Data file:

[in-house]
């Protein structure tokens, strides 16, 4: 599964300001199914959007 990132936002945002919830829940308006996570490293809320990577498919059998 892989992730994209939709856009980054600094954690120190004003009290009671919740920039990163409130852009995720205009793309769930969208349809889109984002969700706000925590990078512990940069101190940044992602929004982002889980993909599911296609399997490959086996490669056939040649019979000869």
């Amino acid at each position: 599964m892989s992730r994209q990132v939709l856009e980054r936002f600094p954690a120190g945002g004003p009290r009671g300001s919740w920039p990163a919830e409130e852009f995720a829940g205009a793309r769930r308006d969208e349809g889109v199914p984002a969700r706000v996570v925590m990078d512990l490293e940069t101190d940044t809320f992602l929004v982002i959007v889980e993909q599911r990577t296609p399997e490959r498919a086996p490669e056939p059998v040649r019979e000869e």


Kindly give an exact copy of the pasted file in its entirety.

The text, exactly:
[in-house]
């Protein structure tokens, strides 16, 4: 599964300001199914959007 990132936002945002919830829940308006996570490293809320990577498919059998 892989992730994209939709856009980054600094954690120190004003009290009671919740920039990163409130852009995720205009793309769930969208349809889109984002969700706000925590990078512990940069101190940044992602929004982002889980993909599911296609399997490959086996490669056939040649019979000869």
């Amino acid at each position: 599964m892989s992730r994209q990132v939709l856009e980054r936002f600094p954690a120190g945002g004003p009290r009671g300001s919740w920039p990163a919830e409130e852009f995720a829940g205009a793309r769930r308006d969208e349809g889109v199914p984002a969700r706000v996570v925590m990078d512990l490293e940069t101190d940044t809320f992602l929004v982002i959007v889980e993909q599911r990577t296609p399997e490959r498919a086996p490669e056939p059998v040649r019979e000869e």